NEWS FROM THE AMERICAN ACADEMY OF PEDIATRICS:
Back to School Tips MAKING THE FIRST DAY EASIER Remind your child that she is not the only student who is a bit uneasy about the first day of school. Teachers know that students are anxious and will make an extra effort to make sure everyone feels as comfortable as possible. Point out the positive aspects of starting school: It will be fun. She'll see old friends and meet new ones. Refresh her memory about previous years, when she may have returned home after the first day with high spirits because she had a good time. Find another child in the neighborhood with whom your youngster can walk to school or ride with on the bus. If you feel it is appropriate, drive your child (or walk with her) to school and pick her up on the first day.
BACKPACK SAFETY Choose a backpack with wide, padded shoulder straps and a padded back. Pack light. Organize the backpack to use all of its compartments. Pack heavier items closest to the center of the back. The backpack should never weigh more than 10 to 20 percent of the student's body weight. Always use both shoulder straps. Slinging a backpack over one shoulder can strain muscles. Wearing a backpack on one shoulder may also increase curvature of the spine. Consider a rolling backpack. This type of backpack may be a good choice for students who must tote a heavy load. Remember that rolling backpacks still must be carried up stairs, and they may be difficult to roll in snow.
TRAVELLING TO AND FROM SCHOOL Review the basic rules with your youngster: School Bus Wait for the bus to stop before approaching it from the curb. Do not move around on the bus. Check to see that no other traffic is coming before crossing. Make sure to always remain in clear view of the bus driver. Car All passengers should wear a seat belt and/or an age- and size-appropriate car safety seat or booster seat. Your child should ride in a car safety seat with a harness as long as possible and then ride in a belt-positioning booster seat. Your child is ready for a booster seat when she has reached the top weight or height allowed for her seat, her shoulders are above the top harness slots, or her ears have reached the top of the seat. Your child should ride in a belt-positioning booster seat until the vehicle's seat belt fits properly (usually when the child reaches about 4' 9" in height and is between 8 to 12 years of age). This means the shoulder belt lies across the middle of the chest and shoulder, not the neck or throat; the lap belt is low and snug across the thighs, not the stomach; and the child is tall enough to sit against the vehicle seat back with her legs bent at the knees and feet hanging down. All children under 13 years of age should ride in the rear seat of vehicles. Remember that many crashes occur while novice teen drivers are going to and from school. You may want to limit the number of teen passengers to prevent driver distraction. Do not allow your teen to drive while eating, drinking, or talking on a cell phone.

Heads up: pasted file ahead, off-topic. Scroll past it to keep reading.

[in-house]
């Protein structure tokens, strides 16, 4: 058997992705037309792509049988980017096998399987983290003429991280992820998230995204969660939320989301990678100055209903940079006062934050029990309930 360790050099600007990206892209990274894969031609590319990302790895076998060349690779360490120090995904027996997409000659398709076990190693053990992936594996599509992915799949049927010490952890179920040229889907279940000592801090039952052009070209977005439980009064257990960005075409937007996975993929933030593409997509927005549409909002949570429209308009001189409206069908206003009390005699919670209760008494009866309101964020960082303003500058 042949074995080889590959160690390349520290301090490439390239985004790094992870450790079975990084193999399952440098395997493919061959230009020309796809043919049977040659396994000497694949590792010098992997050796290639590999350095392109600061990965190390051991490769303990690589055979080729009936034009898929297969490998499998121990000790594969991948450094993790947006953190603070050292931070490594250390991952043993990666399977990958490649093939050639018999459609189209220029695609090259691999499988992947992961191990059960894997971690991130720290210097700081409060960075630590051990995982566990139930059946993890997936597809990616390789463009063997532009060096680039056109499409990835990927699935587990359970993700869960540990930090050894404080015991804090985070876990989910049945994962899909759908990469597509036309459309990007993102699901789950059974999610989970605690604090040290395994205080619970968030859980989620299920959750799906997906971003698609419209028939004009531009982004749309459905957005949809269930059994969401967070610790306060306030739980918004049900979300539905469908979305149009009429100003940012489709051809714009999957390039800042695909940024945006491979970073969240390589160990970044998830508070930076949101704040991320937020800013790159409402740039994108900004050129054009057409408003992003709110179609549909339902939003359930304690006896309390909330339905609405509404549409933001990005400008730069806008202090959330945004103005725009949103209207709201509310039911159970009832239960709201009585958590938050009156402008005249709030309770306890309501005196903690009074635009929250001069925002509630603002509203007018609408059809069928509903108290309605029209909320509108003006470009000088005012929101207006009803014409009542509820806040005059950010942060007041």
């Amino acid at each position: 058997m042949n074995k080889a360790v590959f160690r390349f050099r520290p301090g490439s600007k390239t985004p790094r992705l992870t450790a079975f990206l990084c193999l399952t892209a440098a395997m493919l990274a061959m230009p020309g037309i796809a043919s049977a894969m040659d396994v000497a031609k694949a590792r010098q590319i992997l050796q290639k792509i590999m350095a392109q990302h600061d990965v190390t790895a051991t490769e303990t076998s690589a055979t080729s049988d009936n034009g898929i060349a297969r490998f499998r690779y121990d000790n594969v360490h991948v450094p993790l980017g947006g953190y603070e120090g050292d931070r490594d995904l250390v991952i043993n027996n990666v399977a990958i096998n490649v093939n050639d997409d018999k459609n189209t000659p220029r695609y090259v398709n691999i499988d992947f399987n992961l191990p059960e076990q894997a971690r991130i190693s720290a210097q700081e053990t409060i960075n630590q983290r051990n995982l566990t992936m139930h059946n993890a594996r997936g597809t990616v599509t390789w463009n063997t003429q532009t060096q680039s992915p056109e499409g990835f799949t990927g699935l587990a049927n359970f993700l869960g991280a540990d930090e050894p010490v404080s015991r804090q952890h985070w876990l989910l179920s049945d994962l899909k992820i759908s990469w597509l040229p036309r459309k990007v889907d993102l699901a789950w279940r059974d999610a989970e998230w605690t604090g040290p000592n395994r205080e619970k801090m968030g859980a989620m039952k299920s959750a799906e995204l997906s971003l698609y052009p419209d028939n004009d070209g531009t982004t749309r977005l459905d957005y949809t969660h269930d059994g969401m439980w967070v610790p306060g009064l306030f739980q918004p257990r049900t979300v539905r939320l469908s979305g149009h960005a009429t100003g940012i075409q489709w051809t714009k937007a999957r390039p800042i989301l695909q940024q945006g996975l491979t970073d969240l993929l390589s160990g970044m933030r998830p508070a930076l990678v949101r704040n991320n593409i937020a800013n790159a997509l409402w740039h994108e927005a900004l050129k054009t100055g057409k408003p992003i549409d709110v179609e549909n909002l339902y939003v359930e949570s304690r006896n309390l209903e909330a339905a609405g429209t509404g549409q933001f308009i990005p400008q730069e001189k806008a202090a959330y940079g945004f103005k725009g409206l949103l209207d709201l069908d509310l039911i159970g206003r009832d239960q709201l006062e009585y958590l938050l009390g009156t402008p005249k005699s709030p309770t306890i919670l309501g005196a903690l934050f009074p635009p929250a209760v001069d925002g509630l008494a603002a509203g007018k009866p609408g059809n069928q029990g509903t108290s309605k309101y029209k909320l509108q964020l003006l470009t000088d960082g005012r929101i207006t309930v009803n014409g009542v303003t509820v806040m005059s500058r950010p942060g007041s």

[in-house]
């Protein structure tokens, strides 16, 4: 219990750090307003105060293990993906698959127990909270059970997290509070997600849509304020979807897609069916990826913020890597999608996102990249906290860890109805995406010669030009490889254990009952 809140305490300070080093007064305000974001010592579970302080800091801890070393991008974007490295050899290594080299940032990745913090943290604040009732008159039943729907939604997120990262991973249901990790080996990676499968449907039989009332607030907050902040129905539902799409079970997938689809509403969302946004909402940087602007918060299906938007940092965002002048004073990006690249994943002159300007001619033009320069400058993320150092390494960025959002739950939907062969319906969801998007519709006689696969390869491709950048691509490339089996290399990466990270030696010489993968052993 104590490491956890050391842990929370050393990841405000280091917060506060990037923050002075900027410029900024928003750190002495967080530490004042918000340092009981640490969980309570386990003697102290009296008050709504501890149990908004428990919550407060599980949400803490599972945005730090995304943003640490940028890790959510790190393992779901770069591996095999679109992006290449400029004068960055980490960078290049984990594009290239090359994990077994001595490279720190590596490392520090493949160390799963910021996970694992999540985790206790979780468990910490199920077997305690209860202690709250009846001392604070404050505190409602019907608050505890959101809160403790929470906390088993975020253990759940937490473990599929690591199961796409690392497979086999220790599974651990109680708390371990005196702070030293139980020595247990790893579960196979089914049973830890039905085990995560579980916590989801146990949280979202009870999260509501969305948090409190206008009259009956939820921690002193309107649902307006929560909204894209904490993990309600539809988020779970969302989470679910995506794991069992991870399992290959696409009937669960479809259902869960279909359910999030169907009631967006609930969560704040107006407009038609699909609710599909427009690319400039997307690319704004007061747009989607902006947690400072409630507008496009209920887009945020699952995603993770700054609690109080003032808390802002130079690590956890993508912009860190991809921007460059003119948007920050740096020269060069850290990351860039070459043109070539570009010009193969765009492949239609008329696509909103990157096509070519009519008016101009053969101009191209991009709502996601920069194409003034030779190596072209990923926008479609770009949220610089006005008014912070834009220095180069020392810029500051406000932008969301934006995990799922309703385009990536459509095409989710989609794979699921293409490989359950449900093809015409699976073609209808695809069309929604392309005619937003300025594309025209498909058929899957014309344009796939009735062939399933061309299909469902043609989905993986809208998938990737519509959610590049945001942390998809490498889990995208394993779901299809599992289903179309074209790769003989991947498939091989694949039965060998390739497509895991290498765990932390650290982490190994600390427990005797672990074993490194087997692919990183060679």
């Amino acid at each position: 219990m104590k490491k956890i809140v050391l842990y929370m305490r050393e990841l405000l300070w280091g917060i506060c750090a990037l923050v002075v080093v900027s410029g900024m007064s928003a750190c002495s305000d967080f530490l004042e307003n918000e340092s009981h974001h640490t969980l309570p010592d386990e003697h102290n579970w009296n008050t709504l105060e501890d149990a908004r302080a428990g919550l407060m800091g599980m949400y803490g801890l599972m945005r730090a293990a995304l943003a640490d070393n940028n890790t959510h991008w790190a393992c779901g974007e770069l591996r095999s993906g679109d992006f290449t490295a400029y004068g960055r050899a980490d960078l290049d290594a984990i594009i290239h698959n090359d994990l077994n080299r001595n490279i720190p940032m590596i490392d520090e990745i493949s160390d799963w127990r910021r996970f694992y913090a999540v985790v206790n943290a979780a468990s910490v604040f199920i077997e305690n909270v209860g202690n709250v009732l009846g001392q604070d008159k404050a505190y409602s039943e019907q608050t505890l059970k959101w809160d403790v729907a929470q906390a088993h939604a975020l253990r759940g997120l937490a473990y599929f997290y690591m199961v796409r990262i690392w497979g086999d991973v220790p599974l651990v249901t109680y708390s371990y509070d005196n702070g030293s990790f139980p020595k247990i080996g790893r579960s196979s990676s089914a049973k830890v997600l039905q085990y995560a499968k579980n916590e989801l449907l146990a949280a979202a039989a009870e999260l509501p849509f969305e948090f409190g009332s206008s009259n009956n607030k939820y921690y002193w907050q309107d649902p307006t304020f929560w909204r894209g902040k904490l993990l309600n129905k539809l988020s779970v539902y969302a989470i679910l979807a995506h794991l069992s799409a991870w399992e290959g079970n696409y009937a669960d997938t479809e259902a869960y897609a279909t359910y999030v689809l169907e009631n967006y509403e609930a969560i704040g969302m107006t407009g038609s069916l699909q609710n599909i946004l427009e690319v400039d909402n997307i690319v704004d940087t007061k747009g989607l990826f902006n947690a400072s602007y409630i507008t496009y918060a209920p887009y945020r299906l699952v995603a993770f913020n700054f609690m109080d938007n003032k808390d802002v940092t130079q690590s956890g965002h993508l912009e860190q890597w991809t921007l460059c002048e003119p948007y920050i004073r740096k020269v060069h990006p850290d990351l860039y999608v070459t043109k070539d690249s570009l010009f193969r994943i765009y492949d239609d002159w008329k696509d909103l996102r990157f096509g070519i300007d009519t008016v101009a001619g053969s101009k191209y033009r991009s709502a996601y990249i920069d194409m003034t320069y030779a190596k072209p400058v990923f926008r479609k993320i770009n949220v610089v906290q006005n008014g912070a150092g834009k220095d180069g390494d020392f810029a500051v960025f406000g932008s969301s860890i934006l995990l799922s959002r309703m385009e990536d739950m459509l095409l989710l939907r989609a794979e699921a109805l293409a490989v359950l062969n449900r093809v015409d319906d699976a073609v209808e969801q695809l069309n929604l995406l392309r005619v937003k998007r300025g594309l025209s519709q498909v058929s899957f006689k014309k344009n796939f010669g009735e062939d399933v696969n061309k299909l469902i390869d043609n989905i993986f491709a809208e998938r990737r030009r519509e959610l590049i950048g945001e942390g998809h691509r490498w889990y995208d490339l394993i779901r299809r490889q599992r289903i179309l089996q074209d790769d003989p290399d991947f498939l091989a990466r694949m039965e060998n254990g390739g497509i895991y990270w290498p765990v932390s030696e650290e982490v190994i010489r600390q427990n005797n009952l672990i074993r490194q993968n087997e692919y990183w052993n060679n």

BIKE Always wear a bicycle helmet, no matter how short or long the ride. Ride on the right, in the same direction as auto traffic. Use appropriate hand signals. Respect traffic lights and stop signs. Wear bright color clothing to increase visibility. Know the "rules of the road, which can be found at www.aap.org/family/bicycle.htm
WALKING TO SCHOOL Make sure your child's walk to a school is a safe route with well-trained adult crossing guards at every intersection. Be realistic about your child's pedestrian skills. Because small children are impulsive and less cautious around traffic, carefully consider whether or not your child is ready to walk to school without adult supervision. Bright colored clothing will make your child more visible to drivers.
EATING DURING THE SCHOOL DAY Most schools regularly send schedules of cafeteria menus home. With this advance information, you can plan on packing lunch on the days when the main course is one your child prefers not to eat. Try to get your child's school to stock healthy choices such as fresh fruit, low-fat dairy products, water and 100 percent fruit juice in the vending machines. Each 12-ounce soft drink contains approximately 10 teaspoons of sugar and 150 calories. Drinking just one can of soda a day increases a child's risk of obesity by 60 percent. Restrict your child's soft drink consumption.